Foreign banking still languishes in some state-led economies. But elsewhere it is maturing rapidly, moving from a state-controlled system of nationalised banks to a private sector system that is increasingly in line with international best practice.

But the region’s investment mechanisms are still in their infancy. The combined market capitalisation of all the Gulf bourses only amounts to about $700 million-800 million.

“There is a lot of liquidity in the region, but too few places to spend it,” says Monica Malik, senior economist at Standard Chartered Bank.

“There is a definite need for more companies to be listed on the region’s stock markets, for more breadth and depth in the market. Too few companies are actively traded.”

Bond markets are even less developed, although analysts believe they would provide an important catalyst for inward investment. “Corporate bond issues in the Middle East are very limited,” says Malik. “But there is huge potential.”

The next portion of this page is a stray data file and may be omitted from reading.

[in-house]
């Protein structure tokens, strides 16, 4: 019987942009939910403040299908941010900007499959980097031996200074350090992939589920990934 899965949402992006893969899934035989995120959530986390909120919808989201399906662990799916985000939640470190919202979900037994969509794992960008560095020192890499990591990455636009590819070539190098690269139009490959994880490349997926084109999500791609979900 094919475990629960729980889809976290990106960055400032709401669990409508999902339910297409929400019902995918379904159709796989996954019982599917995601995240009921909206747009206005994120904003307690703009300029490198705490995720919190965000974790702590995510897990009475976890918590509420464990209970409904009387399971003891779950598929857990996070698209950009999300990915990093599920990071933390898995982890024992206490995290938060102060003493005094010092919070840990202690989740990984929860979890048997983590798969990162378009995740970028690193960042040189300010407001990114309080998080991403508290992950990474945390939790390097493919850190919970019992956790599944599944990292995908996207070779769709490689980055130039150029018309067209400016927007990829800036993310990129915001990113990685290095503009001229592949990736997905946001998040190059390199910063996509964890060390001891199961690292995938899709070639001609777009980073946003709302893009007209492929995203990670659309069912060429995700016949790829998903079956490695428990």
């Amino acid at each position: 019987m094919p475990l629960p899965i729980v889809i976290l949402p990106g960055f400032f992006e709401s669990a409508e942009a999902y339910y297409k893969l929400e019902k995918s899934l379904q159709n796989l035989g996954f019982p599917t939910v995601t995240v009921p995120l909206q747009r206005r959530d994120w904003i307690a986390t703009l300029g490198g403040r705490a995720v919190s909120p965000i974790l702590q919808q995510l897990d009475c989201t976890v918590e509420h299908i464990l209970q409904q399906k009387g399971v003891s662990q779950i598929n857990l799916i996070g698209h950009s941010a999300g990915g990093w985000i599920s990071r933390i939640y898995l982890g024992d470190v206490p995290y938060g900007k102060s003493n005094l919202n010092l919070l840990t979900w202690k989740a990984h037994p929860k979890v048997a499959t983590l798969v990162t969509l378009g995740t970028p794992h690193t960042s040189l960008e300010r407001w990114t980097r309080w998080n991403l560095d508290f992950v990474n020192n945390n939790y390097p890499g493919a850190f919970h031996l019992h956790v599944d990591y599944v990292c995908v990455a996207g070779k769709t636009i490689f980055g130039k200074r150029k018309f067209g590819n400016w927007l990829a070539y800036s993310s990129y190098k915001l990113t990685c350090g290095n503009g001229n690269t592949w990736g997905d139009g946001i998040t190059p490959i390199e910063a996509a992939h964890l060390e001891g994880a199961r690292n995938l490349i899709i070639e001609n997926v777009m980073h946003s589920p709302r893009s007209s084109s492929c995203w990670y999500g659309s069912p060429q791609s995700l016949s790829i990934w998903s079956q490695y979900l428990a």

The first signs of a developing bond market are emerging. Islamic bonds – known as sukuks – are growing in popularity, and Qatar Petroleum is increasingly using a combination of banks and bonds to raise debt for its key projects.

“Islamic sukuks, and now convertible sukuks, are becoming more and more prevalent,” says Khan. “They’ve been very well received. Established companies are able to use them as an alternative to borrowing from banks, and they can raise serious amounts of money.”